Thank jcrossBdV
Phoenix, Arizona
Level Contributor
1,121 reviews
746 attraction reviews
common_n_attraction_reviews_1bd8 579 helpful votes
Reviewed 6 April 2016

To the south of Via Sacra, across from Tempio di Romolo (Temple of Romulus), is the House of the Vestal Virgins at the foot of Palatine Hill. The Vestal Virgins were priestesses who maintained the Sacred Fire of Vesta, the eternal flame of Rome (See also the Temple of Vesta where the eternal flame burned at the hearth). The area... More 

Thank JT_Turner3
Level Contributor
15 reviews
Reviewed 17 March 2016 via mobile

Do not miss this! We enjoyed this amazing site for several hours looking at fantastic structures, and getting an unique look into the history of Rome. A must see

Thank 379DanielS
San Diego, California
Level Contributor
171 reviews
98 attraction reviews
common_n_attraction_reviews_1bd8 61 helpful votes
Reviewed 15 December 2015

It was remarkable to see the House of the Vestals as I'd read about Vestals in histories and novels. Stories about the six young girls who were sent to be Vestals for at least 30 years seem mythical, but here's proof they were real women. The house was huge, three stories high and over 50 rooms, which I didn't expect.... More 

Thank relaxationseeker0
San Diego, California
Level Contributor
376 reviews
285 attraction reviews
common_n_attraction_reviews_1bd8 265 helpful votes
Reviewed 25 October 2015

Enough of the ruins of the House of the Vestal Virgins still stands so that you can see the size of the place. You will also see their gardens--known as the "Atrium" with a few of the statues still standing. The ruins of the Pontificus Maximus' residence is at the end of the gardens. Vestals who permitted the sacred fire... More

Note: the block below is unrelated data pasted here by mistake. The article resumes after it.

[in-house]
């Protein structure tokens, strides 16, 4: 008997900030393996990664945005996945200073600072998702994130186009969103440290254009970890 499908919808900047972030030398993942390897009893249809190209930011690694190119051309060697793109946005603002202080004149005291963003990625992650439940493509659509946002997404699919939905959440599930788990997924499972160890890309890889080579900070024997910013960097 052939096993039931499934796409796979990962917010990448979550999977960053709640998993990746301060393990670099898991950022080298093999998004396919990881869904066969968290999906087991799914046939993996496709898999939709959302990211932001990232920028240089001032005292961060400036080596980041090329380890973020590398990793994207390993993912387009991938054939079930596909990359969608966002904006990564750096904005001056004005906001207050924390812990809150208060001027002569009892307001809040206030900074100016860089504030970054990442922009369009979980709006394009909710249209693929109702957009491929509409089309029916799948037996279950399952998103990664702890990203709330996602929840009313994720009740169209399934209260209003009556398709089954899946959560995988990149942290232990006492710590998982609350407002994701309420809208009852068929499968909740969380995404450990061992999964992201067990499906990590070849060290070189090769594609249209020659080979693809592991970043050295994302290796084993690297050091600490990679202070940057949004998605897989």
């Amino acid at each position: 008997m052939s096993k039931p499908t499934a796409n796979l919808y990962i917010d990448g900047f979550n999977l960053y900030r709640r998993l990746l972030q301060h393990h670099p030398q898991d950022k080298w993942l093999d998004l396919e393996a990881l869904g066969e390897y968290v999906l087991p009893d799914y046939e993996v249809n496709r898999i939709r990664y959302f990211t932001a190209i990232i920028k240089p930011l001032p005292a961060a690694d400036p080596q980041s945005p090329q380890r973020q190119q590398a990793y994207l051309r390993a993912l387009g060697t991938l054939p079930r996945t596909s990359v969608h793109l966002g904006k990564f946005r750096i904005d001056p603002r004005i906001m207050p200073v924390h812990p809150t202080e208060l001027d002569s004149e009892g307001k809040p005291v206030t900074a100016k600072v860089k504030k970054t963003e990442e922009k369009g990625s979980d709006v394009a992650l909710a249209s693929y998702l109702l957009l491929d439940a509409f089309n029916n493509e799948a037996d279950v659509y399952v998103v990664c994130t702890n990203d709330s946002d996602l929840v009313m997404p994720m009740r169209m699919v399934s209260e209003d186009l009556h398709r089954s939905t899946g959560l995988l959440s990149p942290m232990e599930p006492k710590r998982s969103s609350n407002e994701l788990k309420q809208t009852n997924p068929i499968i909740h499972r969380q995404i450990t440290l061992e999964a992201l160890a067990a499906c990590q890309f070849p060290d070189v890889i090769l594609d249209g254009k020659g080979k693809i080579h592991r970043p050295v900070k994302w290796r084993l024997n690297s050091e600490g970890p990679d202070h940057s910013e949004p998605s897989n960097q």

1 Thank traveltoforeignlands
Gingoog City, Philippines
Level Contributor
420 reviews
303 attraction reviews
common_n_attraction_reviews_1bd8 83 helpful votes
Reviewed 10 October 2015

The history of Rome covers over 2,000 years and back in the Republic (100BC) the Vestal Virgins were a symbol of Rome and it's Gods and beliefs. Part of what made Rome so great. The history of the place was awesome.

Thank Luke T

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Staying in Piazza Venezia / Ancient City

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Piazza Venezia / Ancient City
If all roads lead to Rome, then they all end here. Piazza Venezia and the Ancient City are the very epicenter of the Eternal City. Within a 360-degree turn, Roman history unrolls in front of you, from its ancient beginnings to its 21st century transformations. Whether it’s those historical playgrounds known as the Roman and Imperial Forums, or the side-street shops, trattorie, and churches, this neighbourhood packs a cultural punch and then some. Screaming scooters, battling buses, crazy cars, and lots of foot traffic converge in the area all day long. By dusk, a different vibe emerges as the neighbourhood quiets down. Don't be surprised if you find yourself passing through the Piazza Venezia at least once a day, since it’s the most direct way to get from one side of town to another.